From Prevention To Recovery, Colorado Lawmakers Advance Opioid Bills
A group of bipartisan lawmakers continues to combat Colorado's opioid crisis.
The Opioid and Other Substance Use Disorders Study Committee recently advanced five bills for the state legislature to consider in January.
Colorado Edition's Erin O'Toole speaks with Committee Chair Brittany Pettersen.
Two of the bills address treatment. The first focuses on access and would require insurance carriers to provide coverage for substance use disorders in accordance with the American Society of Addiction Medicine. The second would provide medication-assisted treatment and other resources in the criminal justice system.
Democratic state Sen. Brittany Pettersen is the committee chair. She recently spoke to Colorado Edition about the five bills.
"It is critical that we change the face of what treatment looks like and how we see the people that are suffering, with a substance use disorder," Pettersen said. "It's a disease, it is treatable, we know what to do, we know what works, we just have to care enough to prioritize it and that is what we are working towards."
The committee has been focused on substance use disorder legislation for several years and, according to Pettersen, these bills continue to build off their previous work.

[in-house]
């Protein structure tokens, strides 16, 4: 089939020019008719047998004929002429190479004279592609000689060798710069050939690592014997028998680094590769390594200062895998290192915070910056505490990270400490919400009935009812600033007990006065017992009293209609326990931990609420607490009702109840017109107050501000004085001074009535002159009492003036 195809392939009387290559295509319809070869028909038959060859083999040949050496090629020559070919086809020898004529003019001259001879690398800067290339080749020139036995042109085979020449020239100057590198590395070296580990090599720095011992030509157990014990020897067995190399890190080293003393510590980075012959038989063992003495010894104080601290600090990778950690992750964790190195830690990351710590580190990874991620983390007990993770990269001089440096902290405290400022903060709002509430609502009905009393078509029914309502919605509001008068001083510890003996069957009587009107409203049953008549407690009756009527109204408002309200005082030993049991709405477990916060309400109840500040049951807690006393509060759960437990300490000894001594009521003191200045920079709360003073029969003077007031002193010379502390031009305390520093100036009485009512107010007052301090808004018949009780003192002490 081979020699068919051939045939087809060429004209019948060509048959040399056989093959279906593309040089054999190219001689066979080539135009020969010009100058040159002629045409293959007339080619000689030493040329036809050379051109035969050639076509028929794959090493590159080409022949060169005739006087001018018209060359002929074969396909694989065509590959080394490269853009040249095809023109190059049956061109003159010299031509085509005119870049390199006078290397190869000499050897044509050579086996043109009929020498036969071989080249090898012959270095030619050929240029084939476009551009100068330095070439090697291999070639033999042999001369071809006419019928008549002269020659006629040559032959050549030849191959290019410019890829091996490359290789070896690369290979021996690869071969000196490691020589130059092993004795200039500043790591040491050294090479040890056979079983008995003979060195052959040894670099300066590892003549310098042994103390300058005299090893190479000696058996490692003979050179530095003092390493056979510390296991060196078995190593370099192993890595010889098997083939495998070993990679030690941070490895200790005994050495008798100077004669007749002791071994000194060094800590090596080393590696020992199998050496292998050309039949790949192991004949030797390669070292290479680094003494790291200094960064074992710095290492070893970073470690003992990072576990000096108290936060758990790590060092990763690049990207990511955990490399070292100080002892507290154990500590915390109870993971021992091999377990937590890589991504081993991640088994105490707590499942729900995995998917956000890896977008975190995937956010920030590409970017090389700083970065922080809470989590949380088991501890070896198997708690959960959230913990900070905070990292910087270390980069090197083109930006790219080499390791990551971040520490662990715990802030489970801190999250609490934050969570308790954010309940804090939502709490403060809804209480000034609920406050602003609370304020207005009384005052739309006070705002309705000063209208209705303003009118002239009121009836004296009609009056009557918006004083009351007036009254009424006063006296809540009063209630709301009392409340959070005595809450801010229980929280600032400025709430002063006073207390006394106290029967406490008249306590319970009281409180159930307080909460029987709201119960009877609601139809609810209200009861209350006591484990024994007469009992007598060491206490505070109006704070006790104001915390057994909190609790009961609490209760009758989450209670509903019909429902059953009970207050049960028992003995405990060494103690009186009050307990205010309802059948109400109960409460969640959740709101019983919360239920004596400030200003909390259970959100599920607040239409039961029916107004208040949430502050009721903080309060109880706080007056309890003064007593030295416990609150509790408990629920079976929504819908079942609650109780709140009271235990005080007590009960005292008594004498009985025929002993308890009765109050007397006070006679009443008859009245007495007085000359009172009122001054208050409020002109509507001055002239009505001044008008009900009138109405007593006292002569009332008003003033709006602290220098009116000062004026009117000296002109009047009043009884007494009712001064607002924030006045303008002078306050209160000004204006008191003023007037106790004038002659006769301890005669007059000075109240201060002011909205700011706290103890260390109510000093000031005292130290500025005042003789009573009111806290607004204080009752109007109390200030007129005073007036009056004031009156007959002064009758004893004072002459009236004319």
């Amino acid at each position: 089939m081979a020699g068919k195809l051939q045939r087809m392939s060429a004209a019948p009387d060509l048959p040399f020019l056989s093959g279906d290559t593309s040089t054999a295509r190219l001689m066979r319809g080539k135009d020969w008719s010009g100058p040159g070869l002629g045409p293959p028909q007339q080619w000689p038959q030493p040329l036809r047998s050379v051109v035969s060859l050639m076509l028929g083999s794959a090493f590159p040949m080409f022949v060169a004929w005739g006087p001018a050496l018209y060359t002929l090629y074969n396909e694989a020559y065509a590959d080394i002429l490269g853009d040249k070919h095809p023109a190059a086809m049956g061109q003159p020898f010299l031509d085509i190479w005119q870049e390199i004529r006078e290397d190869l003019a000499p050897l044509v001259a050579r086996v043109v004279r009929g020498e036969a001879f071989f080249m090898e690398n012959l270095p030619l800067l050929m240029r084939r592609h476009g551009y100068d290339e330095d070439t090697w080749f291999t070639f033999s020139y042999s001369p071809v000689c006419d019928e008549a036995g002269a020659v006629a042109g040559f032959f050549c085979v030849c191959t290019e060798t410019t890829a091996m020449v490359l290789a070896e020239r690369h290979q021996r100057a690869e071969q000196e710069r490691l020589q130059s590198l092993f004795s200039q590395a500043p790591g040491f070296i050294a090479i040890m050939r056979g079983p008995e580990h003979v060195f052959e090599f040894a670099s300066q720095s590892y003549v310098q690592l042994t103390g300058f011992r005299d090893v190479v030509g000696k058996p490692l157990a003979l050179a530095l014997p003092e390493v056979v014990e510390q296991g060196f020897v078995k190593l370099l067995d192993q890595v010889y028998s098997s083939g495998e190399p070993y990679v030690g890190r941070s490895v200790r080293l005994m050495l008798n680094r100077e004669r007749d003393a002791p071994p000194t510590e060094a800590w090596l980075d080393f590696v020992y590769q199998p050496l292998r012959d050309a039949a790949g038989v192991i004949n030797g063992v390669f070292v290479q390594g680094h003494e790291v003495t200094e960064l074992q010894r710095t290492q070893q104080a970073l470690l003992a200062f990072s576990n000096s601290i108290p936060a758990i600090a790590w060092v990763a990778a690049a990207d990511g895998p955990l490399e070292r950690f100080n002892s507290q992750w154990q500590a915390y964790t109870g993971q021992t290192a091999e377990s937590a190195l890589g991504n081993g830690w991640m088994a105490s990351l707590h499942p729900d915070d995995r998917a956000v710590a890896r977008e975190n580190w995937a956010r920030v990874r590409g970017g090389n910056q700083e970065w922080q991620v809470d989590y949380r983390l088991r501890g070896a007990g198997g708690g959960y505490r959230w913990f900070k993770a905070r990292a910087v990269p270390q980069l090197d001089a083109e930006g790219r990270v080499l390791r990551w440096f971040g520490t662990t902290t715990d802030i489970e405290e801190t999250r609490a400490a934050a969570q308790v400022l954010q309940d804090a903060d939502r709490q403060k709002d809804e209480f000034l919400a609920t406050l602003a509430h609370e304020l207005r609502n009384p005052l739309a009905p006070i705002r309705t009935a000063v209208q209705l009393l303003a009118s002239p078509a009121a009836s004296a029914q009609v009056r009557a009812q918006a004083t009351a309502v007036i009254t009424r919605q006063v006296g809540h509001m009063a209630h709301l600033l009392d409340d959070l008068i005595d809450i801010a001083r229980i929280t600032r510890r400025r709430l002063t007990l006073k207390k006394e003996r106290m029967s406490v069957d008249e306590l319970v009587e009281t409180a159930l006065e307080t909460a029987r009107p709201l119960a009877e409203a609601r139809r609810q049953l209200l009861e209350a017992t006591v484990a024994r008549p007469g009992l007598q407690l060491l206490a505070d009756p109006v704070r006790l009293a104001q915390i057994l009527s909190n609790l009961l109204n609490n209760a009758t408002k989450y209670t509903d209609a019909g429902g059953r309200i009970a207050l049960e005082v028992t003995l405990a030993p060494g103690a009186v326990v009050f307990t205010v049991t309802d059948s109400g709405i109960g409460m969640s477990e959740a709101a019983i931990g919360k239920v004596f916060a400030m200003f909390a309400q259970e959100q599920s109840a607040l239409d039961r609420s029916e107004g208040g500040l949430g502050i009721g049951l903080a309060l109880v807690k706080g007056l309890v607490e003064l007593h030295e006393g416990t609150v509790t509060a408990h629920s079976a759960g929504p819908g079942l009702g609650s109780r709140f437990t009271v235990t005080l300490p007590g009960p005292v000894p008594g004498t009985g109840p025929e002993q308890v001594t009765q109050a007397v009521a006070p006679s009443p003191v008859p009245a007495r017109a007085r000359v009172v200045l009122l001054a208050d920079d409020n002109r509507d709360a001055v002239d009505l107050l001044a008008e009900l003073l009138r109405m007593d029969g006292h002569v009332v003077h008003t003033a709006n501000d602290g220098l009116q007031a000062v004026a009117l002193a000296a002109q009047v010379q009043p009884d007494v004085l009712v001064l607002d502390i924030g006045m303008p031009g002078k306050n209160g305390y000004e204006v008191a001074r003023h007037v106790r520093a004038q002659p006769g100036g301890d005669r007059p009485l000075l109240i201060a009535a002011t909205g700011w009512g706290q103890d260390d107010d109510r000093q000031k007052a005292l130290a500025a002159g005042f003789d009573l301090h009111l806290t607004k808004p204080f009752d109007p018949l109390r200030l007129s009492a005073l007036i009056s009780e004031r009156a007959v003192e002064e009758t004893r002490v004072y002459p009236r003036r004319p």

Another bill aims to increase the prevention of substance use disorder. This includes encouraging best practices in health care settings to prevent opioid misuse and increasing access to alternatives to opioids and education for opioid prescribers.
Harm reduction is the focus of the fourth bill. Part of the proposed legislation extends civil and criminal immunity for a person who acts in good faith to administer an opiate overdose reversal drug, like naloxone, that has expired.
The final bill seeks to increase access to recovery services by providing additional funding for housing and employment support services and community organizations.
Together, the five bills provide a comprehensive plan for the care of substance use disorders, Pettersen said.
"In order to ensure that we're actually utilizing our tax state payer dollars well, in setting people up for success, we need to meet them where they are and provide that continuum of care," she said.
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